TV's Reality Check


When Darva Conger, the bride on Who Wants to Marry a Multi-Millionaire? was growing up, friends always thought her shy smile and sweet disposition would enrich some lucky man’s life. “She could have married anyone,” says LeeAnn Siemens, 33, who waitressed with Conger and her mother in the mid-1980s. “I always pictured her with someone like JFK Jr.”

Unfortunately she wound up in the FOX network’s idea of a Camelot wedding. Set in a Las Vegas hotel, Millionaire featured 50 attractive bachelorettes from around the country competing in a beauty-pageant-like grab for the heart (or was it wallet?) of a tuxedoed big shot kept hidden offstage. The women introduced themselves, answered some Dating Game-style questions (Would you confess how many old boyfriends you had been with? Do you split a dinner bill down the middle even if you only had salad?) and even endured a swimsuit parade as they were winnowed first to 10, then 5 finalists. By the time the hidden bachelor, San Diego comic and real estate developer Rick Rockwell, 43, slipped a $35,000, 3-carat wedding ring (compliments of FOX) onto Conger’s hand, the new couple had 22 million wedding guests looking on. By the next morning the show seemed a stroke of tawdry genius worthy of P.T. Barnum: It spawned dozens of newspaper stories, caused a stampede of applicants to FOX’s Web site (which crashed) and led cultural pundits to rail against the lengths—or depths—TV network execs would go to find ratings (see story, page 66). The show was an equal-opportunity offender: Everyone from the left-leaning National Organization for Women to L. Brent Bozell’s right-wing Media Research Center was disgusted. “It took something like this to make the Miss America Pageant look good to me,” says NOW president Patricia Ireland.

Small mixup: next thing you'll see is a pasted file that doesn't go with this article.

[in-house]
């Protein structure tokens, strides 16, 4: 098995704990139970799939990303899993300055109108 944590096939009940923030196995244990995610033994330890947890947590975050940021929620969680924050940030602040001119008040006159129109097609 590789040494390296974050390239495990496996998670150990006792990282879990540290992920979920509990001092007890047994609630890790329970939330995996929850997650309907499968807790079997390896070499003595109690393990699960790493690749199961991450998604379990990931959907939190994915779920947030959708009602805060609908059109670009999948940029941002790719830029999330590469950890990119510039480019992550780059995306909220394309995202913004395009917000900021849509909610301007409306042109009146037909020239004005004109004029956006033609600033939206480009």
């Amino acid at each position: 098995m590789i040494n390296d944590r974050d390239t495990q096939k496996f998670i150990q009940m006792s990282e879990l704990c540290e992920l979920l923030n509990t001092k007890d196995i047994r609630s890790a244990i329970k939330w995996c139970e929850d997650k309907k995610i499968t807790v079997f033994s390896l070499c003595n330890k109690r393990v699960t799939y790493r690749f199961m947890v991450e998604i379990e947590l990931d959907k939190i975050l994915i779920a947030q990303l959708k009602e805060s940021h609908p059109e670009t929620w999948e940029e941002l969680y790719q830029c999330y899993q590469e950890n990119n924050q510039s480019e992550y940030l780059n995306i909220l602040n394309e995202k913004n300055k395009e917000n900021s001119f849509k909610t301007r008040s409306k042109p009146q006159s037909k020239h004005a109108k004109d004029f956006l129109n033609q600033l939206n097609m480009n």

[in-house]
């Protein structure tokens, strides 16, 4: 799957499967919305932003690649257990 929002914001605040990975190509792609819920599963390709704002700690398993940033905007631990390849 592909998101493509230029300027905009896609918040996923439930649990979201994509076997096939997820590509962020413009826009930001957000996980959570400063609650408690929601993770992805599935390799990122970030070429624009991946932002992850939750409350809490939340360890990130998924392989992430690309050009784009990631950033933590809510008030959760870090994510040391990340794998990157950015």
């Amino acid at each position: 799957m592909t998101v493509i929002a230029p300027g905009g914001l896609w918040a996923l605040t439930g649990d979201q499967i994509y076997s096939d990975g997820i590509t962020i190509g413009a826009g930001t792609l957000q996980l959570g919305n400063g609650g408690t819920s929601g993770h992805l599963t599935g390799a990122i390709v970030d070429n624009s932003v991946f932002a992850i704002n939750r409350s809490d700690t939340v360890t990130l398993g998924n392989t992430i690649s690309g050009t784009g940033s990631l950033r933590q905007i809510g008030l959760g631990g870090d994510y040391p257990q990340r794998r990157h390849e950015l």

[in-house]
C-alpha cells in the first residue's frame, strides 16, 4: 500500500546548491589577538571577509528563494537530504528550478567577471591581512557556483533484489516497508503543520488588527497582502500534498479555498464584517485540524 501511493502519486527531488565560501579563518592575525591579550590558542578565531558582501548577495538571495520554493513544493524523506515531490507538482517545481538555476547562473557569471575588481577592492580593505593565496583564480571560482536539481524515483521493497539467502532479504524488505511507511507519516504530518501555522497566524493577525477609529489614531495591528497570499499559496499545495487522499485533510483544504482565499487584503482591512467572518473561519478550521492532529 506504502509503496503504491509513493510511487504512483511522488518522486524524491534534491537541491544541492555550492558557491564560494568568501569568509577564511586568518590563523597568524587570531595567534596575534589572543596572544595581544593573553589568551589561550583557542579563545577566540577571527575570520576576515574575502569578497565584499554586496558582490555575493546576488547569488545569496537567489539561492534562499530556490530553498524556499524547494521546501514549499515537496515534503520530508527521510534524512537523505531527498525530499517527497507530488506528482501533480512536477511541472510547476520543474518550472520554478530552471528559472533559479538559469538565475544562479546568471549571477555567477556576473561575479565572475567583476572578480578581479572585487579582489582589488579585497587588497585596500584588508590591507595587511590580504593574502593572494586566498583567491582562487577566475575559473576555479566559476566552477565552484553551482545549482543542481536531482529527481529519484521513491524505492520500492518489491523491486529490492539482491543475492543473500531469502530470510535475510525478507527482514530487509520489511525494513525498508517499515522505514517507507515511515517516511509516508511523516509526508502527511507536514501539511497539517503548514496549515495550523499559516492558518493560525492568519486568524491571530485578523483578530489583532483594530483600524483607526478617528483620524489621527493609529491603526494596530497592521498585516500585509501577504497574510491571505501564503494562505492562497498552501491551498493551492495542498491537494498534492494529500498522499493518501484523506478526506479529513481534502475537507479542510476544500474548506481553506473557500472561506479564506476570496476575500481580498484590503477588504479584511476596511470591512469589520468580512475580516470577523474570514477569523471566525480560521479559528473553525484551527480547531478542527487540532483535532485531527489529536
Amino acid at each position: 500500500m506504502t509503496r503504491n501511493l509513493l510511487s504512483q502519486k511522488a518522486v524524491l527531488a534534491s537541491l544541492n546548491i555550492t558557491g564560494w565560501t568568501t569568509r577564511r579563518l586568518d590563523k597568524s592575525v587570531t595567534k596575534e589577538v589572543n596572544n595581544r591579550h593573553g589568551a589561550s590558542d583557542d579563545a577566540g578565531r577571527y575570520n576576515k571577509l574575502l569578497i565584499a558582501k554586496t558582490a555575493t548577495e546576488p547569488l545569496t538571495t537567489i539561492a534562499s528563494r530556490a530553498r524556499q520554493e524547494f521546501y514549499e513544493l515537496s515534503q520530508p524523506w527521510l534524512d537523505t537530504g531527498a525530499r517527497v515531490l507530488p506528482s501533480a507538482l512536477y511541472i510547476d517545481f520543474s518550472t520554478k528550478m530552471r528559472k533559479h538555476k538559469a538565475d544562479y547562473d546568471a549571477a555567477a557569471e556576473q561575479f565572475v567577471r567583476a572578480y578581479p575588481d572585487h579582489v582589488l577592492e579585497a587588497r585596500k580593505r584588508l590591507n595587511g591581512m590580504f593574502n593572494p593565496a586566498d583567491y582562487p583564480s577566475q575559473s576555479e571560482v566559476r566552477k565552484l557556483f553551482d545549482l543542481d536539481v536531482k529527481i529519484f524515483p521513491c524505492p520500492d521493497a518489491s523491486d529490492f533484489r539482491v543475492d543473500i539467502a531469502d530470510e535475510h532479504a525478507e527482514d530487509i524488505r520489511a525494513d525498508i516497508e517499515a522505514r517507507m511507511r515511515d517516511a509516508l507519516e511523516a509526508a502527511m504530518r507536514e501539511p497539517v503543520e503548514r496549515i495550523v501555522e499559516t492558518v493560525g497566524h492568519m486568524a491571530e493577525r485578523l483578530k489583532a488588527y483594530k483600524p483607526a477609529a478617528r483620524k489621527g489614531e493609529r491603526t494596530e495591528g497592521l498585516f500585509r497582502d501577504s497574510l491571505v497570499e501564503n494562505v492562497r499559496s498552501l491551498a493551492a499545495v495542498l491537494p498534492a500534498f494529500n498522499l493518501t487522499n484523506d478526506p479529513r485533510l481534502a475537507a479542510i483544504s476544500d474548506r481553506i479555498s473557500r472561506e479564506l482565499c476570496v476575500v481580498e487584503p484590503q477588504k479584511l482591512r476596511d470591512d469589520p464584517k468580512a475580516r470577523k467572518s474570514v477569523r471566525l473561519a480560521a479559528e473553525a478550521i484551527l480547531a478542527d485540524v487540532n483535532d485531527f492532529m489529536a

Talk about short honeymoons. Within days (or was it minutes?) revelations about Rockwell’s past forced FOX execs to scuttle both a repeat airing and plans for a sequel. Not surprisingly the couple were barely on dry land from their weeklong Caribbean cruise before doom loomed. “We’re not two people who could ever get along in real life,” Conger told Good Morning America on Feb. 23, acknowledging that the pair never slept together and were living apart. “I’m just a girl who works in an emergency room who made a mistake.” The whole circus left many wondering how such an idea ever aired in the first place. “Is this an all-time low in the viewing taste of the American public?” wondered Dorothy Swanson, president of Viewers for Quality Television. “Be careful of what you watch, because you’re going to see more like that.”